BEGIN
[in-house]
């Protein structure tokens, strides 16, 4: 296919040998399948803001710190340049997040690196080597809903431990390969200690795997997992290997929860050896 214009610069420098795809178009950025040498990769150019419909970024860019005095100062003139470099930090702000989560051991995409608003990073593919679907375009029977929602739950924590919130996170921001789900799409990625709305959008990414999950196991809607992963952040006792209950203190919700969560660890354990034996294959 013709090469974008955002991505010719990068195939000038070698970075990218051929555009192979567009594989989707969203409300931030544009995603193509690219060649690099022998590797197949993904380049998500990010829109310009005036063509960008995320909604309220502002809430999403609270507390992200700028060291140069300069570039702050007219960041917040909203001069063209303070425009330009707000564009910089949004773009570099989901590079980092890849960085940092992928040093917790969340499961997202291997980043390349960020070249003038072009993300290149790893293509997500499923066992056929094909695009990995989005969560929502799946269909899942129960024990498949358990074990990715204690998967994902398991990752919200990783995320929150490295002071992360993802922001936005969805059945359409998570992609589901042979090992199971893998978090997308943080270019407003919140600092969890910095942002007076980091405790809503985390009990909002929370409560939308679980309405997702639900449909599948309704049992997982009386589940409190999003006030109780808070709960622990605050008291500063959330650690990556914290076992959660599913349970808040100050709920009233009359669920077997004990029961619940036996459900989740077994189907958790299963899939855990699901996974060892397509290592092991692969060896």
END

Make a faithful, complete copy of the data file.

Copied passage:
[in-house]
């Protein structure tokens, strides 16, 4: 296919040998399948803001710190340049997040690196080597809903431990390969200690795997997992290997929860050896 214009610069420098795809178009950025040498990769150019419909970024860019005095100062003139470099930090702000989560051991995409608003990073593919679907375009029977929602739950924590919130996170921001789900799409990625709305959008990414999950196991809607992963952040006792209950203190919700969560660890354990034996294959 013709090469974008955002991505010719990068195939000038070698970075990218051929555009192979567009594989989707969203409300931030544009995603193509690219060649690099022998590797197949993904380049998500990010829109310009005036063509960008995320909604309220502002809430999403609270507390992200700028060291140069300069570039702050007219960041917040909203001069063209303070425009330009707000564009910089949004773009570099989901590079980092890849960085940092992928040093917790969340499961997202291997980043390349960020070249003038072009993300290149790893293509997500499923066992056929094909695009990995989005969560929502799946269909899942129960024990498949358990074990990715204690998967994902398991990752919200990783995320929150490295002071992360993802922001936005969805059945359409998570992609589901042979090992199971893998978090997308943080270019407003919140600092969890910095942002007076980091405790809503985390009990909002929370409560939308679980309405997702639900449909599948309704049992997982009386589940409190999003006030109780808070709960622990605050008291500063959330650690990556914290076992959660599913349970808040100050709920009233009359669920077997004990029961619940036996459900989740077994189907958790299963899939855990699901996974060892397509290592092991692969060896």